Cuban Salsa: Setenta y Cinco Simple
As mentioned in the Setenta y Cinco (75) tutorial, the “75” with the two handed Vacilala at the end, there are many good alternative ways to end the move, making it easy to adapt to any Follow and to changes in the music. But nine out of 10 videos use the Vacilala ending.
In this tutorial we look at the most simple way to end the move. Instead of the Vacilala after the Dile Que No, we just end the move with the Dile Que No. Another good option is to transform the last part of Dile Que No to a left turn or a Coca Cola left turn. We show the last option first because of the quality of the video.
Dile Que No with left turn
Video 1 is an excellent educational dance video from “Dance Papi”, San Francisco Bay Area, USA, 2015, featuring Nicholas Van Eyck and Serena Wong as instructors. Support Dancepapi.com, they have many good educational videos. Note that they don’t use Vacilala steps for the Hammerlock but just a right turn. They use a loose left turn on 6-7, at the end, but we can also use a more tight Coca Cola left turn depending on what we want to do next.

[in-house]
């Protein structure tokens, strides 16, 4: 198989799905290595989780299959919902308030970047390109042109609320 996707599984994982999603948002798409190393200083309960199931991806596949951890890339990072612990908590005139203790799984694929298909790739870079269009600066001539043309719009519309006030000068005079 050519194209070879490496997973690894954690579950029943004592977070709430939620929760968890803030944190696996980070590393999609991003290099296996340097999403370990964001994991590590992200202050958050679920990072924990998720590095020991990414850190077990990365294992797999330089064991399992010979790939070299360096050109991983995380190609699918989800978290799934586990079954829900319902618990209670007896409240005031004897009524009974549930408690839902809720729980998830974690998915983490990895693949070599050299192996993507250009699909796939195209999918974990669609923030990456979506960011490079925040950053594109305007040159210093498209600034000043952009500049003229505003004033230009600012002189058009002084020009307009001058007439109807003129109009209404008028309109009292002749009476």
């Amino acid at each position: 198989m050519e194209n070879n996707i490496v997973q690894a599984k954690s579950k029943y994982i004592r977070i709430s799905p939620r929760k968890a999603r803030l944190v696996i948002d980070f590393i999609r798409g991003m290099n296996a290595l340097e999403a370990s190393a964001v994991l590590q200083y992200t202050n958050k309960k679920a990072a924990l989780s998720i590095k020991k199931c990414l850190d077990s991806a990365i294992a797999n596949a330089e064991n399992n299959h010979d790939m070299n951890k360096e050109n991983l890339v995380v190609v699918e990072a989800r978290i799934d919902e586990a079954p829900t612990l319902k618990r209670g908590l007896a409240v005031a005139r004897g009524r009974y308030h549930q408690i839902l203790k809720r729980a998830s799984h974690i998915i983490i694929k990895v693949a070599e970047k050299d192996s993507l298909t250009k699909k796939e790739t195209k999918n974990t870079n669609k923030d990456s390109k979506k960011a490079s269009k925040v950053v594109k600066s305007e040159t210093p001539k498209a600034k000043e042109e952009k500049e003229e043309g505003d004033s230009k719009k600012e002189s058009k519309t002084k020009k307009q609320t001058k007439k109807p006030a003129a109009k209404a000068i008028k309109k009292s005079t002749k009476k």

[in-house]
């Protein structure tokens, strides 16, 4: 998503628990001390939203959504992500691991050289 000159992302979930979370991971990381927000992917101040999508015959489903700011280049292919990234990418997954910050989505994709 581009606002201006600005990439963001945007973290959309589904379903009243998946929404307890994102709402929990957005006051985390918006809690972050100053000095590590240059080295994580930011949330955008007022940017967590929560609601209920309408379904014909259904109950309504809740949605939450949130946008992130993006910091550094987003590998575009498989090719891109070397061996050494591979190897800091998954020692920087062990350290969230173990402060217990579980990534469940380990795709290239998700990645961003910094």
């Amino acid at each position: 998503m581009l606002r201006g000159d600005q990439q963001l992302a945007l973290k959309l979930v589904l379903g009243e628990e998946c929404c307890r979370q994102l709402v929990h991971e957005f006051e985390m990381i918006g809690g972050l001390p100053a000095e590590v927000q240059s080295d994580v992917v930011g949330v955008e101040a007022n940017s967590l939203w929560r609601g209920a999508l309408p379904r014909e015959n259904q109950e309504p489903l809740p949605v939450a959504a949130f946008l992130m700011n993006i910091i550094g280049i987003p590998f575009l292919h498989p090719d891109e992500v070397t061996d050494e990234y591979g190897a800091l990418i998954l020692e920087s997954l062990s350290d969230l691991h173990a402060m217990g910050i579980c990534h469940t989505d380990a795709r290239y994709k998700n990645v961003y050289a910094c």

Both the video above and the next video are named Setenta y Uno (71). But that name should be reserved for the first part of the move ending with the Gancho. It is important that we have a basic “71” as building block that can be used as the start of many moves.
Just the Dile Que No
Video 2 is from Christina Espejo, 2008, showing the most simple Setena y Cinco. This is not just for beginners, but a good way to start learning the longer versions. It can also be the preferred choice of advanced dancers in some situations, if it feels more natural to use because of some changes in the music.
Simple versions of moves are also handy to use, as a brake if a move is not developing as planned. If Lead or Follow for some reason is off balance, could be because of a “bump” from other dancers, or if the dance floor suddenly gets too crowded in front of you, it might be desirable to skip the two handed Vacilala.